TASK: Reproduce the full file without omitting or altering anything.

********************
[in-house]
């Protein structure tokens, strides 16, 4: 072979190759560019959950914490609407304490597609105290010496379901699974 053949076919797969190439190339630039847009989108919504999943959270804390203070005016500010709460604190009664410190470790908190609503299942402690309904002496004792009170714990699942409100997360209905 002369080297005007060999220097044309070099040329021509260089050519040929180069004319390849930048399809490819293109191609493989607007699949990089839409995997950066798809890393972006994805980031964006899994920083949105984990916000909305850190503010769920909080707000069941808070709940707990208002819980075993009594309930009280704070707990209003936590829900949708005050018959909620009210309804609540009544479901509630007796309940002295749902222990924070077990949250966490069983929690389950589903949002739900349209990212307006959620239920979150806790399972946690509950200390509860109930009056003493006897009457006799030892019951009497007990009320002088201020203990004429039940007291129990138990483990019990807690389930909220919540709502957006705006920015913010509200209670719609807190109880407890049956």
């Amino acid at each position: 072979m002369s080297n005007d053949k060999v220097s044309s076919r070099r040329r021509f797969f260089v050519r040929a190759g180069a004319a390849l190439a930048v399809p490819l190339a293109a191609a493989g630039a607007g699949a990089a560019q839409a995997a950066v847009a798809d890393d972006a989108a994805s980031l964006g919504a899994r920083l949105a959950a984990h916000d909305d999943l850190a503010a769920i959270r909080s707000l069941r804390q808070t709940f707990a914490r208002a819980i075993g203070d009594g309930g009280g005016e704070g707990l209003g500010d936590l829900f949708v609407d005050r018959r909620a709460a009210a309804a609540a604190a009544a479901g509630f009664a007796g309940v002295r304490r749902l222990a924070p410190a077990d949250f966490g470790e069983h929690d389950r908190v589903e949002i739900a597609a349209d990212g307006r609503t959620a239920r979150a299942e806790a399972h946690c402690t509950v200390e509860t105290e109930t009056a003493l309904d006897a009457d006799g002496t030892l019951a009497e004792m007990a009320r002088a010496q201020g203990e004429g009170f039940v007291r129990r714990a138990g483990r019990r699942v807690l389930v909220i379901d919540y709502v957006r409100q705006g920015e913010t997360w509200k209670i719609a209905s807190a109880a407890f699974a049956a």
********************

[in-house]
């Protein structure tokens, strides 16, 4: 072979190759560019959950914490609407304490597609105290010496379901699974 053949076919797969190439190339630039847009989108919504999943959270804390203070005016500010709460604190009664410190470790908190609503299942402690309904002496004792009170714990699942409100997360209905 002369080297005007060999220097044309070099040329021509260089050519040929180069004319390849930048399809490819293109191609493989607007699949990089839409995997950066798809890393972006994805980031964006899994920083949105984990916000909305850190503010769920909080707000069941808070709940707990208002819980075993009594309930009280704070707990209003936590829900949708005050018959909620009210309804609540009544479901509630007796309940002295749902222990924070077990949250966490069983929690389950589903949002739900349209990212307006959620239920979150806790399972946690509950200390509860109930009056003493006897009457006799030892019951009497007990009320002088201020203990004429039940007291129990138990483990019990807690389930909220919540709502957006705006920015913010509200209670719609807190109880407890049956």
């Amino acid at each position: 072979m002369s080297n005007d053949k060999v220097s044309s076919r070099r040329r021509f797969f260089v050519r040929a190759g180069a004319a390849l190439a930048v399809p490819l190339a293109a191609a493989g630039a607007g699949a990089a560019q839409a995997a950066v847009a798809d890393d972006a989108a994805s980031l964006g919504a899994r920083l949105a959950a984990h916000d909305d999943l850190a503010a769920i959270r909080s707000l069941r804390q808070t709940f707990a914490r208002a819980i075993g203070d009594g309930g009280g005016e704070g707990l209003g500010d936590l829900f949708v609407d005050r018959r909620a709460a009210a309804a609540a604190a009544a479901g509630f009664a007796g309940v002295r304490r749902l222990a924070p410190a077990d949250f966490g470790e069983h929690d389950r908190v589903e949002i739900a597609a349209d990212g307006r609503t959620a239920r979150a299942e806790a399972h946690c402690t509950v200390e509860t105290e109930t009056a003493l309904d006897a009457d006799g002496t030892l019951a009497e004792m007990a009320r002088a010496q201020g203990e004429g009170f039940v007291r129990r714990a138990g483990r019990r699942v807690l389930v909220i379901d919540y709502v957006r409100q705006g920015e913010t997360w509200k209670i719609a209905s807190a109880a407890f699974a049956a």